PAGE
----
The Shaman ritual I experienced at Iximché (pronounced, EEE shim ché) was one of the most moving experiences of my life! When I arrived at this famed archaeological site, I didn’t quite know what to expect. I was anxious because I had never been to a Shaman before, but I was also excited! The parking lot was almost empty so I knew I had the place nearly to myself – I could enjoy this experience my way.

The sky was the bluest I had seen in Guatemala this trip – hardly a cloud in sight. There was a slight breeze and the air was crisp and clean on this beautiful fall day in the western highlands. I could smell the rain from the night before but today was pure magic – the kind of day that makes me want to take off my shoes, sit in the grass and read for hours! The ruins were not particularly grand (like Tikal) but they were considered extremely important. I found out while we were touring the complex, that the city had been the last capital of the Maya – consequently, the first Spanish colonial city, founded in July 1524. That year is often recognized as the end of Maya history.

While my guide and I were exploring the ruins I could feel the energy of the complex – it was palpable. I had to touch the huge carved rocks that had once been walls. I touched the sacrificial altars and could sense the significance of the stones. While walking through the ball courts I tried to imagine the faces of the people in the crowds and the sounds of them cheering their team to victory. As I strode up the tall narrow stairs sideways I learned that their construction was a way to keep all that ascended from turning their back to the sun. I could feel my son’s ancestor’s presence.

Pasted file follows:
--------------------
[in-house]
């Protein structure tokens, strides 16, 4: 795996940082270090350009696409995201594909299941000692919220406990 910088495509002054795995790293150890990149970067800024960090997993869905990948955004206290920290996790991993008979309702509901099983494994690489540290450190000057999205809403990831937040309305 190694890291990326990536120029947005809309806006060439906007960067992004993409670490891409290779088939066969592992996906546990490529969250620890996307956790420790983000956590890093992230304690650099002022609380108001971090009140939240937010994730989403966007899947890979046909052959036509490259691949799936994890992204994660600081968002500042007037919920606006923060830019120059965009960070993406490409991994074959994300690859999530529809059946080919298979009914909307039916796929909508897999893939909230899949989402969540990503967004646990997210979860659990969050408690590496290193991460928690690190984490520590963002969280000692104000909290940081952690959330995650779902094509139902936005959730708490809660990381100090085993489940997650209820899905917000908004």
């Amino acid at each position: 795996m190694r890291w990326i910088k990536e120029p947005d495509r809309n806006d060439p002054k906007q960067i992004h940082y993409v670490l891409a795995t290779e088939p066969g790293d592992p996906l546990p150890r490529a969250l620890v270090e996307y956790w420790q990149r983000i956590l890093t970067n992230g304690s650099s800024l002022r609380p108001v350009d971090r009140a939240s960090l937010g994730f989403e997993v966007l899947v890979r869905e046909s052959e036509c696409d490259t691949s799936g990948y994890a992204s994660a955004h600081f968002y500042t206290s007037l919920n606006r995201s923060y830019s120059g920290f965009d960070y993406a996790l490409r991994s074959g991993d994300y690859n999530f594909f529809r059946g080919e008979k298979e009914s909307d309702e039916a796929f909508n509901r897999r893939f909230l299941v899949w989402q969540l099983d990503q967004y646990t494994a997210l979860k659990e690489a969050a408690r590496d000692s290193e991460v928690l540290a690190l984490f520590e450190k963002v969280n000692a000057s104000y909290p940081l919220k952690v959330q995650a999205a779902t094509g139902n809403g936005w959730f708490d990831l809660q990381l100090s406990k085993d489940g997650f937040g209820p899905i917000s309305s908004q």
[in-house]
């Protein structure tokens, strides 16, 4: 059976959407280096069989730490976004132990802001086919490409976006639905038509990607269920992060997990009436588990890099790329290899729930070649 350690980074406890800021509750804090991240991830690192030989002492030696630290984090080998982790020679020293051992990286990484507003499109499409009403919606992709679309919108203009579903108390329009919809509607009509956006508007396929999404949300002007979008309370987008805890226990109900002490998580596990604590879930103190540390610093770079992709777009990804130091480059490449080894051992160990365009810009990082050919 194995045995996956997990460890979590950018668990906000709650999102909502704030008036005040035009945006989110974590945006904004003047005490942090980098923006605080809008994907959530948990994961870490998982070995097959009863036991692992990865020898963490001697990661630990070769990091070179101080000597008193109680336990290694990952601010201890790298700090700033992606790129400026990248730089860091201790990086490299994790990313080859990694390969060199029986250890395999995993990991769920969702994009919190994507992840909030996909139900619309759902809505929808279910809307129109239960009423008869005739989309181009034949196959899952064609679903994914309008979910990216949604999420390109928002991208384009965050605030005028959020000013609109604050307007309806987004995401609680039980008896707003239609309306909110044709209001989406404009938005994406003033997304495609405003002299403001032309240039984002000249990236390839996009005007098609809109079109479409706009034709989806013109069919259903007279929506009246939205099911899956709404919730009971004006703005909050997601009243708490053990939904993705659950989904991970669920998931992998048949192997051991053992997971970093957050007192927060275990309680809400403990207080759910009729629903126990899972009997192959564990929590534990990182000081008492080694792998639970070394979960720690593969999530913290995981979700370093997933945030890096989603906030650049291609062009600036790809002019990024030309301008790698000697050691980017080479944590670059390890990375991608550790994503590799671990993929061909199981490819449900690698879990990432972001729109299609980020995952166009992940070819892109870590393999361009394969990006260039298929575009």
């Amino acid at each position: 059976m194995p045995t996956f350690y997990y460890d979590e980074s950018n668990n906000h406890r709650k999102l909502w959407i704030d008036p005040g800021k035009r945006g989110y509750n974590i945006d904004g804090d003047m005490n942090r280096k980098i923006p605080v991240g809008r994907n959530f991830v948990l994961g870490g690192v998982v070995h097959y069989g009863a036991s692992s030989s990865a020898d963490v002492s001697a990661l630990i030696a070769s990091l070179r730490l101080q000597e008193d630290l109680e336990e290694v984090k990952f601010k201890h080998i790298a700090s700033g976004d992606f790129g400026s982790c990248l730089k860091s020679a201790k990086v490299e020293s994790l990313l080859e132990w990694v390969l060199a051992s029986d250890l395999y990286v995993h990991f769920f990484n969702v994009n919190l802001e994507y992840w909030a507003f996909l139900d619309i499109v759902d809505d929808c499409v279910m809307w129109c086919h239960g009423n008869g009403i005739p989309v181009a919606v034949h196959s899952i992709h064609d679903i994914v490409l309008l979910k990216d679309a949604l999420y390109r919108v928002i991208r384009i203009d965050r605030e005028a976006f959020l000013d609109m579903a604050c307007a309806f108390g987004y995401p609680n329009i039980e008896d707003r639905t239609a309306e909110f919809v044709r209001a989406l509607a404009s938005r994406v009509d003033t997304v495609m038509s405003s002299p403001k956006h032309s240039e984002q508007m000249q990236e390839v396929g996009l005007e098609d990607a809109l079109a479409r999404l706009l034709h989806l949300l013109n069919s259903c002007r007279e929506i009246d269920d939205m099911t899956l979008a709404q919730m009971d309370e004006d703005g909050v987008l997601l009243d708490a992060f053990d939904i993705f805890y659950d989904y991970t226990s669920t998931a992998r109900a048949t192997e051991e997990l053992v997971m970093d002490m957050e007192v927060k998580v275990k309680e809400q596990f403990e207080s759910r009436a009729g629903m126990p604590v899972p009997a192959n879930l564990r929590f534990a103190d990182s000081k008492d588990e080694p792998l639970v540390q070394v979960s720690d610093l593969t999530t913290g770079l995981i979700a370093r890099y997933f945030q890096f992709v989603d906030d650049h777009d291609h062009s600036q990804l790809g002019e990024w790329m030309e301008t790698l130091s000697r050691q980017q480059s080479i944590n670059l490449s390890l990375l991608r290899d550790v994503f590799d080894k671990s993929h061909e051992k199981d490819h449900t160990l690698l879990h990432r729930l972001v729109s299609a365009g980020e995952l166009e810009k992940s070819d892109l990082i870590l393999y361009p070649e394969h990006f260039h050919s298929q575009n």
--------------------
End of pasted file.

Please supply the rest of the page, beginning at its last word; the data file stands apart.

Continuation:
Slowly, we made our way back to the area where the Shaman holds his ceremony. Amongst the trees, were four altars, all of which are still used today by the locals in this area and others, like me, that are seeking answers, healing or just to experience something so profound. After brief introductions, the Shaman began telling us what he would be doing step by step and giving us some historical information about the area. He also explained what the different items on the altar represented….

Reliving the experience in light of the conversations I’ve been having with Jac these past few weeks, reminds me how intense the experience with the Shaman was.

I’ll pause here and begin again with the story next week.

Until then,


Bambi Wineland is the mother of two internationally adopted children, a traveler, the Founder and CEO of Motherland Travel. Motherland Travel designs Heritage Journeys for families with internationally adopted children. The emphasis of these Heritage Journeys is on family bonding, building self-esteem and cultivating pride in a family’s multi-cultural heritage. Read more about her here >>

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